You don’t need a bank loan to get started in .22 LR tactical and long-range competition. What you do need when first starting out, in order to avoid discouragement over too many missed targets, is an adequate entry-level rifle and scope. If the pocketbook and interest warrant, upgrading can follow later.
Competition combines timed fire, movement, sometimes-awkward positions and targets varying from 25 to 300 yards and more—often all in the same string of fire. The game requires not just an accurate rifle, but a scope with a wide latitude of capability. You could read some inspiring articles and then commit a few thousand dollars on a rifle and scope, but the cautious approach for the frugal is to start out with less-expensive equipment that is still adequate enough to be at least reasonably competitive.
The payoff is that hands-on time with less-expensive gear will provide the experience to see whether the game really interests you, and to guide gear-upgrading decisions later. I’ve had the good fortune to start in the game informally with a local group of shooters. Their gear runs the gamut from off-the-shelf Ruger 10/22s, to Vudoo and Vortex combos for serious NRL 22 competition that edge the $4,000 mark. The benefit of listening and observing allowed me to make reasonable decisions on choosing my own entry-level equipment.
Ruger and Mueller Optic: $400
For $350, I bought a used Ruger American Rimfire rifle already outfitted with Weaver scope mount bases and a bipod. The stock is a sturdy laminate and sports an aluminum bedding block, which offers an extra shot of confidence that the rifle is capable of excellent accuracy. Trigger break is a consistent 2.25 pounds, uber-light to a shooter accustomed to the 4.5-pound triggers that are required in High Power Rifle competition.
I topped the Ruger with a Mueller All Purpose Tactical 4.5-14X 46 mm scope, purchased for $50 from a friend who had used it on his own entry-level rig. The Mueller is a decent scope but, oddly, the reticle has mil dots, while adjustment is in ¼-MOA clicks—two completely different systems of measurement. I asked the manufacturer if there is some advantage in the mixed system; the answer was, “No,” without elaboration.
At the time (before I fired my first .22 LR tactical/long-range match), the Mueller appeared to have the features the game calls for, but the 14X magnification wasn’t enough for me, and the elevation adjustment in the scope hit the upper stop at 200 yards. Most scopes typically run out of elevation adjustment at what is quite “long range” for .22 LR, just a few hundred yards. The fix, of course, is to raise the rear mount with shims, or to purchase a single-piece mount or rail with that feature already machined into it, typically called an MOA rail. With shim material already on hand, there was no cost involved in doing it myself. A 20-MOA shimming enabled the Mueller to reach out 300 yards without running out of elevation adjustment.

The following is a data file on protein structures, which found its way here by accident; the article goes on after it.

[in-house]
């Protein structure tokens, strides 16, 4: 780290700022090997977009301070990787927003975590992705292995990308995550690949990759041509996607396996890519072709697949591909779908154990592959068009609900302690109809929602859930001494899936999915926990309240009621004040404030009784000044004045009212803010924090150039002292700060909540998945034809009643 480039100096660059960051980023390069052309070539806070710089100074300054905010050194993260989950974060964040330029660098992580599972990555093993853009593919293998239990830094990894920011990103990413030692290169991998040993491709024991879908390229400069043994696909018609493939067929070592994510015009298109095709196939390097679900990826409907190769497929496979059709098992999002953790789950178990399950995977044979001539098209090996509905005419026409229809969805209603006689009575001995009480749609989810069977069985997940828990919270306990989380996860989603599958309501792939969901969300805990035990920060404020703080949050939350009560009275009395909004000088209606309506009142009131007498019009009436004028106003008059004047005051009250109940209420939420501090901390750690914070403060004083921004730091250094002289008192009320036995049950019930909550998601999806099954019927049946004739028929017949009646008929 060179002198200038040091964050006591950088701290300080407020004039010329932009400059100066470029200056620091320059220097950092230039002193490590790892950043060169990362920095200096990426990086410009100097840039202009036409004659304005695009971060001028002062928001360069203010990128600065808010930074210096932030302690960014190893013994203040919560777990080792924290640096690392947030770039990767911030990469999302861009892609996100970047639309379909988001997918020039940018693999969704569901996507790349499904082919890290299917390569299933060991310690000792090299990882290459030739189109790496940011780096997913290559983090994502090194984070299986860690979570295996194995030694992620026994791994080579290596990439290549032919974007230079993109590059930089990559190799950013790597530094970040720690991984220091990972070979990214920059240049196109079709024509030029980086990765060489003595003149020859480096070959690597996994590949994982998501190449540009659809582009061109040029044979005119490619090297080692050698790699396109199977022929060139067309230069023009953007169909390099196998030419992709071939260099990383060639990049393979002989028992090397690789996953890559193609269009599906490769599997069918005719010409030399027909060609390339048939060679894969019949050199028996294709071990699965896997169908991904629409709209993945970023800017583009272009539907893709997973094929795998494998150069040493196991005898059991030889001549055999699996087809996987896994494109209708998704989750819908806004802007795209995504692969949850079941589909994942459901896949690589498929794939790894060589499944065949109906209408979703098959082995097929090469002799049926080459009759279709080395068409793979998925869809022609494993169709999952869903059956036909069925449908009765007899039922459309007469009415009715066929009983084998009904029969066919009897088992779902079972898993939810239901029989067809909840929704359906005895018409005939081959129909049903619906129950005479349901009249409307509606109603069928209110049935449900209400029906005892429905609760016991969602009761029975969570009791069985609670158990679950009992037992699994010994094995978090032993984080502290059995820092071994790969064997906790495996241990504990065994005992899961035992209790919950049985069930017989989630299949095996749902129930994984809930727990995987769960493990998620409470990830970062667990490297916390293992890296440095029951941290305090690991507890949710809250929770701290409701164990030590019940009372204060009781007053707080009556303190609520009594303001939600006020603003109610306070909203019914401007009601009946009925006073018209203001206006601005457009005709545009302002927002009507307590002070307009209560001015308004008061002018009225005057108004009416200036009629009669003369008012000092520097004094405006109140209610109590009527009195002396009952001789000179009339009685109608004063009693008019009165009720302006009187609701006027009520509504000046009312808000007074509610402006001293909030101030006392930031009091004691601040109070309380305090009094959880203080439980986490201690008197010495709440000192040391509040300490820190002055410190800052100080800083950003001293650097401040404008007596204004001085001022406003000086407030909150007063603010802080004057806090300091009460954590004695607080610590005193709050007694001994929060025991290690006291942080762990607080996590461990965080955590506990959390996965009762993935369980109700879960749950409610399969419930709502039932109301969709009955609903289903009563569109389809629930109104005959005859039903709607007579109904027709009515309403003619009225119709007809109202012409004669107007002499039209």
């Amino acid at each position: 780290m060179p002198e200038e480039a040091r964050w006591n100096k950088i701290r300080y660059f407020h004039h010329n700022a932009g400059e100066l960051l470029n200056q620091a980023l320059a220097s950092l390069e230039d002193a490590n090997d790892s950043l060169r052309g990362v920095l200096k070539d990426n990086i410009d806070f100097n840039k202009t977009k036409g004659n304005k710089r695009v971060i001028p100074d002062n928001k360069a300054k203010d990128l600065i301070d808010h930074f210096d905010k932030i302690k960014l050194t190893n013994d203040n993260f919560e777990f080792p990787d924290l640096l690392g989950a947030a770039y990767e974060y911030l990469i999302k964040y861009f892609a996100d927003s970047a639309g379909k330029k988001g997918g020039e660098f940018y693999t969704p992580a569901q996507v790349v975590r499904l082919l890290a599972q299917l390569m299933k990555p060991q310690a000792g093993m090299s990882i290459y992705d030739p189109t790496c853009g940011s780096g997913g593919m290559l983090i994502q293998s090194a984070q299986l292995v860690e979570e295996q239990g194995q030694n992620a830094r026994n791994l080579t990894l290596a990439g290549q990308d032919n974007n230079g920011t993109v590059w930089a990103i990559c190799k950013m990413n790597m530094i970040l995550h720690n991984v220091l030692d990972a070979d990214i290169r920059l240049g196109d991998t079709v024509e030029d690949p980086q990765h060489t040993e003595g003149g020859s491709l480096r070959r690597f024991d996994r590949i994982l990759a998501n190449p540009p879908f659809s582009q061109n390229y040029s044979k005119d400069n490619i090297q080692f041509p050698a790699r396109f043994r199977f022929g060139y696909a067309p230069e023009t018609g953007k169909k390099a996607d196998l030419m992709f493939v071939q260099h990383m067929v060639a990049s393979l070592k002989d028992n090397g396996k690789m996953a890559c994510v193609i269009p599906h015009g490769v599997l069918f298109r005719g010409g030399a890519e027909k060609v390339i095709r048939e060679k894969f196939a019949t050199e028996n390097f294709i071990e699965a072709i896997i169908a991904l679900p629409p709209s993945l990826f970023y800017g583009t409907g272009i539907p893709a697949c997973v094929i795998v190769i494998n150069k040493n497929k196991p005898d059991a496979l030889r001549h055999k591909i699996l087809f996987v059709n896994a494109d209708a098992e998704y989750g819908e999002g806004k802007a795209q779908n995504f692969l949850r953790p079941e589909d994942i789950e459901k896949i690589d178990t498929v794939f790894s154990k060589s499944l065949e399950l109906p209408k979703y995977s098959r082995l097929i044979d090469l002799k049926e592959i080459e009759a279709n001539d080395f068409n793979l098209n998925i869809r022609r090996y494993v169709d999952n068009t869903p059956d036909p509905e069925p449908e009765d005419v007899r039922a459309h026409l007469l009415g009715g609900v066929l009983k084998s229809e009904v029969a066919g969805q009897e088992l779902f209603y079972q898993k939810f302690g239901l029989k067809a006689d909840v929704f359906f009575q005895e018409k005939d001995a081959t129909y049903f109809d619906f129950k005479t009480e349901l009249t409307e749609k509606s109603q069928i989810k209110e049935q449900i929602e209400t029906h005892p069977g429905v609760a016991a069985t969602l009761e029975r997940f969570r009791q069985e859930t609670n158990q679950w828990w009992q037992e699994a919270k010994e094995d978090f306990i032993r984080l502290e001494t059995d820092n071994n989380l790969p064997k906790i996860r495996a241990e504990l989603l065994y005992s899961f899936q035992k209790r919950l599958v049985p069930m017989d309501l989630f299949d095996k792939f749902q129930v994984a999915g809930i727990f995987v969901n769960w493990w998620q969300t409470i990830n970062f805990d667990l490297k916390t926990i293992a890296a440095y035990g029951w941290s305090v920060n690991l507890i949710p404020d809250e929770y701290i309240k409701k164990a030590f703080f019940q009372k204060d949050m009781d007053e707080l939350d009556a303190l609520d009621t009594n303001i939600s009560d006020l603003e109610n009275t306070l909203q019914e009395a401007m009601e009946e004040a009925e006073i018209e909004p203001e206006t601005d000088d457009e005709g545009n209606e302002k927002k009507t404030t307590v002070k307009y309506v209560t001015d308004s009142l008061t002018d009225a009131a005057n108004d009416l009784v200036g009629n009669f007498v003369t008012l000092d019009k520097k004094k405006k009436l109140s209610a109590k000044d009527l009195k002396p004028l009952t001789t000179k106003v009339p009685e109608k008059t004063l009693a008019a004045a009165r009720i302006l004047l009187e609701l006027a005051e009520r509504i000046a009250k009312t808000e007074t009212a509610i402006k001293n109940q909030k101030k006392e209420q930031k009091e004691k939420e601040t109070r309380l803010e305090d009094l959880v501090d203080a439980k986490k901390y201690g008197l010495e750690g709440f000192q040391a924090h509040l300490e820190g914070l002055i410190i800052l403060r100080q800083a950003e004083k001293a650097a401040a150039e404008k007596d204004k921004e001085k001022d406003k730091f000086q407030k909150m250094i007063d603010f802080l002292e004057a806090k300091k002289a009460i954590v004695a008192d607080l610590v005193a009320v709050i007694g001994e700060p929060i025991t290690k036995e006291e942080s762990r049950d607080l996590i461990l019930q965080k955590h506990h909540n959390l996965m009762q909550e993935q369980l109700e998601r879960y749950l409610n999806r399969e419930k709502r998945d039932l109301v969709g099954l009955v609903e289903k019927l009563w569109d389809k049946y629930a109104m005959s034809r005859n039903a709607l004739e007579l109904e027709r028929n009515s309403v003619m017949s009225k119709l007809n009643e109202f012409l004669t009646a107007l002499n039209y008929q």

Ruger Precision Rimfire and Osprey: $735
Next came a new a Ruger Precision Rimfire Rifle for $430, thinking I was upgrading to a match chamber. I should have read the manufacturer’s description more carefully, which says the Ruger Precision Rimfire has a “target barrel,” but does not mention the chamber itself. I learned later from a Ruger engineer that all Ruger .22 LR firearms have standard SAAMI chambers, although, he said, Ruger tends to ream chambers to minimum specs. The Ruger Precision Rimfire has other match-grade features, such as an adjustable trigger, stock and cheek piece. Why a manufacturer would elect to cut a standard “plinker” chamber in what would otherwise be a fine out-of-the-box competition rifle is one of those baffling decisions usually prompted by attorneys or bean counters. Fortunately, aftermarket match grade barrels for the Ruger Precision Rimfire are available.